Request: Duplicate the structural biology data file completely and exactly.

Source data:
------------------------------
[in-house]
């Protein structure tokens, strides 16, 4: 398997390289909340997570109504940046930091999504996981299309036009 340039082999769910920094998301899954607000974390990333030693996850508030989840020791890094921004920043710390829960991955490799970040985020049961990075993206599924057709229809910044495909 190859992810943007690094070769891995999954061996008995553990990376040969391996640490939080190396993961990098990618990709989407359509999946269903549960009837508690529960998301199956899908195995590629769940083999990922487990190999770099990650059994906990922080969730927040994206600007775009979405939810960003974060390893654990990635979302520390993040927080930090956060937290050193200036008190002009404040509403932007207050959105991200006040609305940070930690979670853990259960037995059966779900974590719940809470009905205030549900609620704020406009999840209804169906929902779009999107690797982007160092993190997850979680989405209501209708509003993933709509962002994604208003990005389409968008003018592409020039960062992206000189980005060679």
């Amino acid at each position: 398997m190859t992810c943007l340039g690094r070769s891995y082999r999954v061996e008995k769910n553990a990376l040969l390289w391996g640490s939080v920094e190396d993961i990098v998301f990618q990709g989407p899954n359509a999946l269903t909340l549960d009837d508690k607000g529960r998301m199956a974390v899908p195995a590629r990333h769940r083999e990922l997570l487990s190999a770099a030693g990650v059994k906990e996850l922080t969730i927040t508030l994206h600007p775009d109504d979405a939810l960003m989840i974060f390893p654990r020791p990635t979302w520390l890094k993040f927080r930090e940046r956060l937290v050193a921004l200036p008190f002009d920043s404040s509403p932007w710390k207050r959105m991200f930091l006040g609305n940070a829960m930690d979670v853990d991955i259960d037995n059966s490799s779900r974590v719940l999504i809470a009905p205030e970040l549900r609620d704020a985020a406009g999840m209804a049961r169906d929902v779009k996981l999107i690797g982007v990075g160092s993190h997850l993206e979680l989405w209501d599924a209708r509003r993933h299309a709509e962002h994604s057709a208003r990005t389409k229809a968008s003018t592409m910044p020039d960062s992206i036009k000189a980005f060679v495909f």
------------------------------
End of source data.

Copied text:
[in-house]
């Protein structure tokens, strides 16, 4: 398997390289909340997570109504940046930091999504996981299309036009 340039082999769910920094998301899954607000974390990333030693996850508030989840020791890094921004920043710390829960991955490799970040985020049961990075993206599924057709229809910044495909 190859992810943007690094070769891995999954061996008995553990990376040969391996640490939080190396993961990098990618990709989407359509999946269903549960009837508690529960998301199956899908195995590629769940083999990922487990190999770099990650059994906990922080969730927040994206600007775009979405939810960003974060390893654990990635979302520390993040927080930090956060937290050193200036008190002009404040509403932007207050959105991200006040609305940070930690979670853990259960037995059966779900974590719940809470009905205030549900609620704020406009999840209804169906929902779009999107690797982007160092993190997850979680989405209501209708509003993933709509962002994604208003990005389409968008003018592409020039960062992206000189980005060679």
């Amino acid at each position: 398997m190859t992810c943007l340039g690094r070769s891995y082999r999954v061996e008995k769910n553990a990376l040969l390289w391996g640490s939080v920094e190396d993961i990098v998301f990618q990709g989407p899954n359509a999946l269903t909340l549960d009837d508690k607000g529960r998301m199956a974390v899908p195995a590629r990333h769940r083999e990922l997570l487990s190999a770099a030693g990650v059994k906990e996850l922080t969730i927040t508030l994206h600007p775009d109504d979405a939810l960003m989840i974060f390893p654990r020791p990635t979302w520390l890094k993040f927080r930090e940046r956060l937290v050193a921004l200036p008190f002009d920043s404040s509403p932007w710390k207050r959105m991200f930091l006040g609305n940070a829960m930690d979670v853990d991955i259960d037995n059966s490799s779900r974590v719940l999504i809470a009905p205030e970040l549900r609620d704020a985020a406009g999840m209804a049961r169906d929902v779009k996981l999107i690797g982007v990075g160092s993190h997850l993206e979680l989405w209501d599924a209708r509003r993933h299309a709509e962002h994604s057709a208003r990005t389409k229809a968008s003018t592409m910044p020039d960062s992206i036009k000189a980005f060679v495909f």